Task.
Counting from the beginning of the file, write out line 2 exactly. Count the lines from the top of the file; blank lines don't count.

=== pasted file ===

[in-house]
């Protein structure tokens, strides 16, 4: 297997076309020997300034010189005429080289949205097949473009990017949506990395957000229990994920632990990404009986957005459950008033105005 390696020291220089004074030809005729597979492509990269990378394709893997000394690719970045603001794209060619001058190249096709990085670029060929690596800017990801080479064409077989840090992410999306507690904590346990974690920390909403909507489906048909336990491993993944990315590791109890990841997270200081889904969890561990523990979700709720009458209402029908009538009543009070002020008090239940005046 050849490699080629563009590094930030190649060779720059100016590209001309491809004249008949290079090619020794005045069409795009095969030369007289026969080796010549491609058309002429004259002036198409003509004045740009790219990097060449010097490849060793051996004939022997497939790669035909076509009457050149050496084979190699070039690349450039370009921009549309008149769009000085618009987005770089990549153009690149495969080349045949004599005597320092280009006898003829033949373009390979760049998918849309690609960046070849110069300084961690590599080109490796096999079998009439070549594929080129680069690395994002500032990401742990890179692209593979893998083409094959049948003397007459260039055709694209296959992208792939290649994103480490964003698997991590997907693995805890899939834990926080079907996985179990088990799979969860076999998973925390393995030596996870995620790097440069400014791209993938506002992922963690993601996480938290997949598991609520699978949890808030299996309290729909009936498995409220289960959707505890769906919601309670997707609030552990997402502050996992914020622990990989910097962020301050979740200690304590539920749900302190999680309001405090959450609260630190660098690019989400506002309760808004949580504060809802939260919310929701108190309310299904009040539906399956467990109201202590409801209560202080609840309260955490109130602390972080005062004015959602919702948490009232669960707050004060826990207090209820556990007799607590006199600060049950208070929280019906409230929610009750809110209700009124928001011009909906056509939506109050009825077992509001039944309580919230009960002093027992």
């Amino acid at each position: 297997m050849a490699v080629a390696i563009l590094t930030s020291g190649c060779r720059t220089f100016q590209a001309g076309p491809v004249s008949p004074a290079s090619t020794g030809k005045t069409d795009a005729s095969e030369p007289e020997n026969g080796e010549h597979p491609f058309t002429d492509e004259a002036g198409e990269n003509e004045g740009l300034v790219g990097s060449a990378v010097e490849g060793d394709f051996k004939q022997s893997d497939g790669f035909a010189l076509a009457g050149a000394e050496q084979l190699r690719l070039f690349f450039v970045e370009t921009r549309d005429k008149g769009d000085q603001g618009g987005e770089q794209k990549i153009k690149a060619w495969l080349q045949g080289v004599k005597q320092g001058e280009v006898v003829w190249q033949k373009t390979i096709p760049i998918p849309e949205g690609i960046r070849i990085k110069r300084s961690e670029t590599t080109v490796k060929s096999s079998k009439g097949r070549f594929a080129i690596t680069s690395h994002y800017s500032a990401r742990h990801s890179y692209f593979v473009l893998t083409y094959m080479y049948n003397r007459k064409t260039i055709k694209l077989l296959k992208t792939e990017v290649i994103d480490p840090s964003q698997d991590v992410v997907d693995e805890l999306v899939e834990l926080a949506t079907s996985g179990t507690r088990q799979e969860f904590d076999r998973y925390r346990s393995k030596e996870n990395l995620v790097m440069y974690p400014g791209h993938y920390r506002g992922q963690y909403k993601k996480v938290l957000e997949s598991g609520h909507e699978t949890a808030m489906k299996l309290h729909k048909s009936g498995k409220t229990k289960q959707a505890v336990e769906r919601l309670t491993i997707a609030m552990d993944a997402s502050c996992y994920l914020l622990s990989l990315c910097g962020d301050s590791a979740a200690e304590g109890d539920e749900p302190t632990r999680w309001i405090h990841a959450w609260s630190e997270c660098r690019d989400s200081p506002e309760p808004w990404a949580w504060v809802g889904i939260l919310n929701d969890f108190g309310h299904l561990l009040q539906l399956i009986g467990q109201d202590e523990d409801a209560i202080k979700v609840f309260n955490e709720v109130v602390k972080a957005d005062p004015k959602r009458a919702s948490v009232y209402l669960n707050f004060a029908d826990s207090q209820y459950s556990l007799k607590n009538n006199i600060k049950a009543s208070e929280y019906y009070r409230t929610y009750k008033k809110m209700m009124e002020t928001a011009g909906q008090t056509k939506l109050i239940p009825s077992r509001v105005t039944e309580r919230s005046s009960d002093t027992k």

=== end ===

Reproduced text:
């Protein structure tokens, strides 16, 4: 297997076309020997300034010189005429080289949205097949473009990017949506990395957000229990994920632990990404009986957005459950008033105005 390696020291220089004074030809005729597979492509990269990378394709893997000394690719970045603001794209060619001058190249096709990085670029060929690596800017990801080479064409077989840090992410999306507690904590346990974690920390909403909507489906048909336990491993993944990315590791109890990841997270200081889904969890561990523990979700709720009458209402029908009538009543009070002020008090239940005046 050849490699080629563009590094930030190649060779720059100016590209001309491809004249008949290079090619020794005045069409795009095969030369007289026969080796010549491609058309002429004259002036198409003509004045740009790219990097060449010097490849060793051996004939022997497939790669035909076509009457050149050496084979190699070039690349450039370009921009549309008149769009000085618009987005770089990549153009690149495969080349045949004599005597320092280009006898003829033949373009390979760049998918849309690609960046070849110069300084961690590599080109490796096999079998009439070549594929080129680069690395994002500032990401742990890179692209593979893998083409094959049948003397007459260039055709694209296959992208792939290649994103480490964003698997991590997907693995805890899939834990926080079907996985179990088990799979969860076999998973925390393995030596996870995620790097440069400014791209993938506002992922963690993601996480938290997949598991609520699978949890808030299996309290729909009936498995409220289960959707505890769906919601309670997707609030552990997402502050996992914020622990990989910097962020301050979740200690304590539920749900302190999680309001405090959450609260630190660098690019989400506002309760808004949580504060809802939260919310929701108190309310299904009040539906399956467990109201202590409801209560202080609840309260955490109130602390972080005062004015959602919702948490009232669960707050004060826990207090209820556990007799607590006199600060049950208070929280019906409230929610009750809110209700009124928001011009909906056509939506109050009825077992509001039944309580919230009960002093027992």